My shortlist (0 item)

    ​ACA architecture salary survey reveals low wage increases and a gender pay gap in industry

    Geraldine Chua

    The Association of Consulting Architects Australia (ACA) has released its first report on architectural salaries across Australia, developed from the first two iterations of the ACA National Salary Survey.

    Initiated and run by the Queensland branch of the ACA, key trends identified in the report show that the majority of the practices surveyed are paying a little above the minimum rates identified in the Architects Award, which ACA manages under Fair Work Australia, although some firms continue to pay salaries below these minimums.

    Most notably, findings show that there has been very little salary increase for registered architects at the lower end of the scale, from those who are newly registered to principals and directors.

    “Salaries are depressingly low for those in this band – a range from $53,000 as newly registered and remaining in the $50ks through to senior positions,” comments ACA – QLD President Geoff Street.

    The ACA says that this troubling trend has serious consequences for the ability of these architects to stay in the profession, whilst affecting the economic viability of the profession altogether.

    In contrast, both surveys identify the position of BIM manager as the highest earning technical role across all salary bands. This is attributed to the limited supply of experienced candidates versus the increasing importance and demand of BIM within the profession.

    The report also identifies that a slightly larger number of practices were in positions to offer pay increases above the CPI in 2014 as compared to 2013. The ACA says that it is cautiously optimistic that this might hint at improved economic and business conditions in some sectors.

    “The low salary levels reflect the difficult economic conditions that the profession has faced for some time now. Fee competition is tight and some architects are submitting fees at uneconomic and unsustainable levels,” the report says.

    “This short-term tactic has long-term negative impacts and puts pressure on the profession as a whole.”

    While not explicit from the survey, the ACA also notes that other indicators make it clear that many firms are surviving on unpaid overtime work by staff. They remind employers to ensure that they are not in breach of the workplace legislation, and to understand their obligations under the Architects Award.

    Gender pay gap

    Another worrying trend identified by the ACA survey is the glaring gender wage gap in all but two of the ten categories surveyed. While some of these differences might be because of small sample sizes or the significant differences in the number of men and women in both categories, the report does state that this does not fully explain the gap.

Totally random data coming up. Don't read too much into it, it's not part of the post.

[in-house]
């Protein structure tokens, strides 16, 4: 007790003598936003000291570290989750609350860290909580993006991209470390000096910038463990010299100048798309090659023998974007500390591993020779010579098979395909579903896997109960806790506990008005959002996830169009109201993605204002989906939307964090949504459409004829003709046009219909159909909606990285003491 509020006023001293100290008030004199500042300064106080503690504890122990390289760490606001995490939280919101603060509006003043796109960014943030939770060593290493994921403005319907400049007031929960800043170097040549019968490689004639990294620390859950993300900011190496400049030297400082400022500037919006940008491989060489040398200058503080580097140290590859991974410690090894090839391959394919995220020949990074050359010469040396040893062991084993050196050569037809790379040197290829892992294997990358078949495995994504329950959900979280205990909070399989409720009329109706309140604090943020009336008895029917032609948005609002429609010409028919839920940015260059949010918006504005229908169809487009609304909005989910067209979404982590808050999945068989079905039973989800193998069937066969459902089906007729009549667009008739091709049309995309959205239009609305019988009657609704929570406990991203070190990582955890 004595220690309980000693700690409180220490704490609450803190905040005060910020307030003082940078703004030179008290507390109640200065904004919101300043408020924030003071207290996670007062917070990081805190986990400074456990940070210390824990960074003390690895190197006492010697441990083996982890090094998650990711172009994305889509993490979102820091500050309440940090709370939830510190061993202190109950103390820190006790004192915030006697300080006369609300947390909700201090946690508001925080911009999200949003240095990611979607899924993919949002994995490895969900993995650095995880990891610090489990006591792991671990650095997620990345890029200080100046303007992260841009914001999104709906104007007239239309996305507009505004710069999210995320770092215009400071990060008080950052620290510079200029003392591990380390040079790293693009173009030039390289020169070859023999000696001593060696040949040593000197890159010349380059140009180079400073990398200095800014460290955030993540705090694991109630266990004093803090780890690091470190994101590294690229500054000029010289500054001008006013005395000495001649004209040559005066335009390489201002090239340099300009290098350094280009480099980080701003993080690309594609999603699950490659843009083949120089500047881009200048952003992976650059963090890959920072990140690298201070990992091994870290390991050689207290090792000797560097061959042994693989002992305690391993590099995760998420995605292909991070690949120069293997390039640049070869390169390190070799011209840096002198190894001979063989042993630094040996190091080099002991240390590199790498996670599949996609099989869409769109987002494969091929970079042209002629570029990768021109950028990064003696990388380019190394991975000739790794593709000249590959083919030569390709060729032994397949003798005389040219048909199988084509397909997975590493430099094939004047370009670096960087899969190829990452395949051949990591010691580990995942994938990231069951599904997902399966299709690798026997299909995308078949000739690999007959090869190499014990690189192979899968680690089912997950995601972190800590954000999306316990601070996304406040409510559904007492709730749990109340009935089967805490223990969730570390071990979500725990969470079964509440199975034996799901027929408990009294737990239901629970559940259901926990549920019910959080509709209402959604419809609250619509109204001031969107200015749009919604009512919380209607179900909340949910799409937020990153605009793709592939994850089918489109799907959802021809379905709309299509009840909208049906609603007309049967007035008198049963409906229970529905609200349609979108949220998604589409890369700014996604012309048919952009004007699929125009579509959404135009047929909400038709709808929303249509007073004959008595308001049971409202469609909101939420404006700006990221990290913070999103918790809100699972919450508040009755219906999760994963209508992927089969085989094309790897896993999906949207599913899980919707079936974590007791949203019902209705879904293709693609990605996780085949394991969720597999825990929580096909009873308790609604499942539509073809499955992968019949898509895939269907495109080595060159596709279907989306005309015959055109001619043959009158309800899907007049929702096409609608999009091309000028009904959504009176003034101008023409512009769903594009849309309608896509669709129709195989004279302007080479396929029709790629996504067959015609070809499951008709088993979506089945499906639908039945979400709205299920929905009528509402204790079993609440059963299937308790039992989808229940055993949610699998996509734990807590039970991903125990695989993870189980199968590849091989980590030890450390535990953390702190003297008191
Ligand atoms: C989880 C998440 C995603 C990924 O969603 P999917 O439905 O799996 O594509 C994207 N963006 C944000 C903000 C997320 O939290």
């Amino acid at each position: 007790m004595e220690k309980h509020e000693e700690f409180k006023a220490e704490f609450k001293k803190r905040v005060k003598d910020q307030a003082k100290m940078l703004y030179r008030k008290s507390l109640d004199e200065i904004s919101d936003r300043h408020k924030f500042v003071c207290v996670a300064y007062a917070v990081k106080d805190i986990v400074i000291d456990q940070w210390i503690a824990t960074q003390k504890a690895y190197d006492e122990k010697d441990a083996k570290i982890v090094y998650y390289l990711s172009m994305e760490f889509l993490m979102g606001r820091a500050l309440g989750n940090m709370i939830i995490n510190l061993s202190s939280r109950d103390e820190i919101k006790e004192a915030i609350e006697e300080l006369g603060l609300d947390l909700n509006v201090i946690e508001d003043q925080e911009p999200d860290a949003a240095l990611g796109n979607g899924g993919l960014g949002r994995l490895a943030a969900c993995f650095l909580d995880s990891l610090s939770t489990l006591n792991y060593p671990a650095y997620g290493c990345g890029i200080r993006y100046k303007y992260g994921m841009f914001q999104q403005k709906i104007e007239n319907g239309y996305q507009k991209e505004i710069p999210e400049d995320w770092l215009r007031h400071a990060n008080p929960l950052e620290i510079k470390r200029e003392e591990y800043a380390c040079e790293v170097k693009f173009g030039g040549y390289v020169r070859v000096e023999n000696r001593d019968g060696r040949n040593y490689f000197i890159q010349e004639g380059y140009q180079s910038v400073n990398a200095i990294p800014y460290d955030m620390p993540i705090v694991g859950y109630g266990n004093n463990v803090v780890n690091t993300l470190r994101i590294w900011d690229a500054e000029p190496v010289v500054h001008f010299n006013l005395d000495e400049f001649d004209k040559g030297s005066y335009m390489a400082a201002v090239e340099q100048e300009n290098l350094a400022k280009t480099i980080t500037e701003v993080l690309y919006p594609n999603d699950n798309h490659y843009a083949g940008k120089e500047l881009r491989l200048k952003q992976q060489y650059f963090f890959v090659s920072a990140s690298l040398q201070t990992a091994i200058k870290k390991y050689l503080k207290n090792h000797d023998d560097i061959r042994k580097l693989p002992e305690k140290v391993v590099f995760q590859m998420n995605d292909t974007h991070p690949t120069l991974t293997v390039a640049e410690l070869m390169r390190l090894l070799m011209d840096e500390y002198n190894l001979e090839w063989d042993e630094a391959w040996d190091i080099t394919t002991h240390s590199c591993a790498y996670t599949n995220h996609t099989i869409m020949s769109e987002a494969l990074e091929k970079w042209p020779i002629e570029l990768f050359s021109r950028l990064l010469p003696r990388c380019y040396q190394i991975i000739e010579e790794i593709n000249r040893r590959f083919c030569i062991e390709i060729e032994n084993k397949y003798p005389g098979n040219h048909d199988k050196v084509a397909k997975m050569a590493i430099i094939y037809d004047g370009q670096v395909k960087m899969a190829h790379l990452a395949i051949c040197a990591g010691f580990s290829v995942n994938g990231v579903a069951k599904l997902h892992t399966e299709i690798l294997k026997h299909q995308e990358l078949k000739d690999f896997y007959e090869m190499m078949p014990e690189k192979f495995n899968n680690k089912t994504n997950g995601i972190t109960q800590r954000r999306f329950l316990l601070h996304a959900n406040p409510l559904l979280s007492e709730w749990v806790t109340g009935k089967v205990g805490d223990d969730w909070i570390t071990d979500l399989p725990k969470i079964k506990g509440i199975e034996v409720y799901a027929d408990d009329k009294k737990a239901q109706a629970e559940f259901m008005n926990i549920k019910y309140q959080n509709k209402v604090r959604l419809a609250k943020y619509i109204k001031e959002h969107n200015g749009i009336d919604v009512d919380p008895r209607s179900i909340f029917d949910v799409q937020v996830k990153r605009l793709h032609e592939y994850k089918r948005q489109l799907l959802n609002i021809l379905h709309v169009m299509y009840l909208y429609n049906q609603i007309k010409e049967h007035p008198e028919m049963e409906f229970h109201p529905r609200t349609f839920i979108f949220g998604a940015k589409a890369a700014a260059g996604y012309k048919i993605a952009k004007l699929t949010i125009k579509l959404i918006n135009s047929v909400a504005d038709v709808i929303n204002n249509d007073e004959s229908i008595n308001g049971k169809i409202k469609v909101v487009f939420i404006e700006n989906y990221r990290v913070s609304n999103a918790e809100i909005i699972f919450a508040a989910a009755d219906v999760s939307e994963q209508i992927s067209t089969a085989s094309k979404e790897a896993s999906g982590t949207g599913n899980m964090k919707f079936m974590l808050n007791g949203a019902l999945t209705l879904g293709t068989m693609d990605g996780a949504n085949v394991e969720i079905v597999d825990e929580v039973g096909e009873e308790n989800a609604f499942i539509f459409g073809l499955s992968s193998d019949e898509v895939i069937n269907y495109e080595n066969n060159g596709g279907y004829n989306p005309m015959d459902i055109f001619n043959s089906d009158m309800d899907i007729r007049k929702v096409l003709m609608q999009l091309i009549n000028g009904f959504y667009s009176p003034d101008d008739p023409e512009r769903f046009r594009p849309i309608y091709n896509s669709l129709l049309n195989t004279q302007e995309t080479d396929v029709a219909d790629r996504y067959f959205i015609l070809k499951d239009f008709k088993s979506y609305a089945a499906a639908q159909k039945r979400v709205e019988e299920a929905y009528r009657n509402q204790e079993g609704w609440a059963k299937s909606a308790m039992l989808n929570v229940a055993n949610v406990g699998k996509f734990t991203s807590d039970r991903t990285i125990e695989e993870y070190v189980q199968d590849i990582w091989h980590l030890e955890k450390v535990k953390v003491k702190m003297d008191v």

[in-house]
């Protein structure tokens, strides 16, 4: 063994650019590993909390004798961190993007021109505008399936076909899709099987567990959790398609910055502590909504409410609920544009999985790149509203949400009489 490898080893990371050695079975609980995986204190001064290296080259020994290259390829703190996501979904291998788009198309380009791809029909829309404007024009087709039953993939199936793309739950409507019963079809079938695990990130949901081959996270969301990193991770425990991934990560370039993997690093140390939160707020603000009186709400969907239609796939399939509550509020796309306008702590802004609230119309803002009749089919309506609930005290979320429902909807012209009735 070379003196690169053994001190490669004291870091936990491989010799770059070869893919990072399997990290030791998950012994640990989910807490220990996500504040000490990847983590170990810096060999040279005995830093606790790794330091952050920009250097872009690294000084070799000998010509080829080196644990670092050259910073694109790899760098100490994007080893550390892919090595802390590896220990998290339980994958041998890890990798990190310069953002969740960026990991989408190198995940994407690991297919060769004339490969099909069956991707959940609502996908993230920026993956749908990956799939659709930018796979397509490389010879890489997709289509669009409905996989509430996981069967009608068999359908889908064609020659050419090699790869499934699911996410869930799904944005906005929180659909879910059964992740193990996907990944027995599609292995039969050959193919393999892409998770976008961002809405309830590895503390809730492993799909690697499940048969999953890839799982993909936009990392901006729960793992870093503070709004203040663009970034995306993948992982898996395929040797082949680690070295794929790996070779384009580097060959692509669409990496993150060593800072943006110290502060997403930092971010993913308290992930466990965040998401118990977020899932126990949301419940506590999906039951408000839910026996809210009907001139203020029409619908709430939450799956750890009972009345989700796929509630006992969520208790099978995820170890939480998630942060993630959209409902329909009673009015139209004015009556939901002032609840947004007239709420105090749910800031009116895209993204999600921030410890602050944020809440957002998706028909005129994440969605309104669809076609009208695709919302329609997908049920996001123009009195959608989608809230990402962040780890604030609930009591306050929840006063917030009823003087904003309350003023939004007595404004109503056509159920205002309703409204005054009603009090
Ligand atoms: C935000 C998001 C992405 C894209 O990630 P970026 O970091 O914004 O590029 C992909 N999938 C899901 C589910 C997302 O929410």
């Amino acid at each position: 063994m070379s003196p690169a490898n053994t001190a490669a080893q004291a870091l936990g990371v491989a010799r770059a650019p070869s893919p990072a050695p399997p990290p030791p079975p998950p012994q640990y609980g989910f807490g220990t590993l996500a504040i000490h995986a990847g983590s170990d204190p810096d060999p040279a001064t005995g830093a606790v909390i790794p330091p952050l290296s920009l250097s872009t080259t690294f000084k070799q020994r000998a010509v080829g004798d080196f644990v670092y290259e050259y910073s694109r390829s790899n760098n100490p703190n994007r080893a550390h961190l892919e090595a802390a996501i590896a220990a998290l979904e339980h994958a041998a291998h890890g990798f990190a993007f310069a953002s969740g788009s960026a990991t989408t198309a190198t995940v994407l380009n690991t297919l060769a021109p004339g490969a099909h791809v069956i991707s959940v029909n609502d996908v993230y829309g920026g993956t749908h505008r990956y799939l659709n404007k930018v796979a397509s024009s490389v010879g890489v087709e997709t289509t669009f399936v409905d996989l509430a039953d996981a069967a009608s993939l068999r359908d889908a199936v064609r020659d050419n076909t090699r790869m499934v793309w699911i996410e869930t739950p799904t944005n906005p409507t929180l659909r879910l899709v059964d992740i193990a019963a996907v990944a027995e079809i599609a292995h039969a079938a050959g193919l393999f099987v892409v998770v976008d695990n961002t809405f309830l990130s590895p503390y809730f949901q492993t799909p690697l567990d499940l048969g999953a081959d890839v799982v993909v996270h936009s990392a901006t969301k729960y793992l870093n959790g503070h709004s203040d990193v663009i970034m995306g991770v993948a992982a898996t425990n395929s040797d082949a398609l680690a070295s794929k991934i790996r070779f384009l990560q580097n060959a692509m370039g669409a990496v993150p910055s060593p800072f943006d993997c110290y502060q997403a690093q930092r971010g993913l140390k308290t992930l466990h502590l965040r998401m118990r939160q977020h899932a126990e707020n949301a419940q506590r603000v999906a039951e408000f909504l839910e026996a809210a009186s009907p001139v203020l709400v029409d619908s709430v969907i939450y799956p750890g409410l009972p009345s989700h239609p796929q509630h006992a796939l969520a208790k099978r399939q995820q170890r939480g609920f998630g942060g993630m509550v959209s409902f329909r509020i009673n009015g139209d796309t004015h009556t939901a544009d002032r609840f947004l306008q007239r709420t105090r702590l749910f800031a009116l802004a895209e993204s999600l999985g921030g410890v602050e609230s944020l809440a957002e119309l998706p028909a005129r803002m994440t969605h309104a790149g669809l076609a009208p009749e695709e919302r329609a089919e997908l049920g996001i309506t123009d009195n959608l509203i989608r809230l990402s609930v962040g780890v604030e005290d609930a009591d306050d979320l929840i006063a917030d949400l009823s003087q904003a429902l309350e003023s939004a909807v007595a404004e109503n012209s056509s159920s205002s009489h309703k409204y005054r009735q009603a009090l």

Students

    The ACA also draws attention to the number of students employed by practices, with only 45 per cent of those surveyed in 2014 hiring architecture students. It is concerned that recent changes to educational programs, combined with the current tight economic climate, may mean that students are not benefiting from early exposure to architectural practice.

    This lack of work experience means that many graduates are not well-equipped to enter the full-time architectural workforce.

    According to ACA – Queensland, it will continue to work with TAFE to develop a complementary course for undergraduate architects to fill the gaps left by the new Masters approach to architectural education. This will run as a summer semester, with other ACA state branches also exploring how to best address this issue.

    What practices should do, courtesy of the ACA:

    • Ensure that you understand the Architects Award and your obligations under it. This includes observing the Award rates as a minimum.
    • Be conscious of pay equity and make sure you understand the significant costs that pay gaps bring to both practices and individuals. Access and use the Parlour Guides to Equitable Practice – in particular the ACA encourages all member practices to conduct a pay equity audit, to reflect honestly on the findings, and to take steps to address any unfair discrepancies.
    • Ensure that your practice has good HR policies and processes in place. This is vital for developing productive, fair and equitable workplaces. The ACA’s HR Policy templates provide a very useful resource, which can be adapted to suit practices of all sizes. 
    • Participate in the regular ACA Salary Survey. This provides a benchmark for your own practice, while also helping to build broader knowledge. The more practices participate, the more meaningful the survey will be.

    The ACA Salary Survey is conducted bi-annually, and charts remuneration in architectural practice across ten levels. The full report is available to ACA members and researchers. Please email [email protected] to enquire about obtaining a copy.

    Read Comments

    You May Also Like:


    Back to Top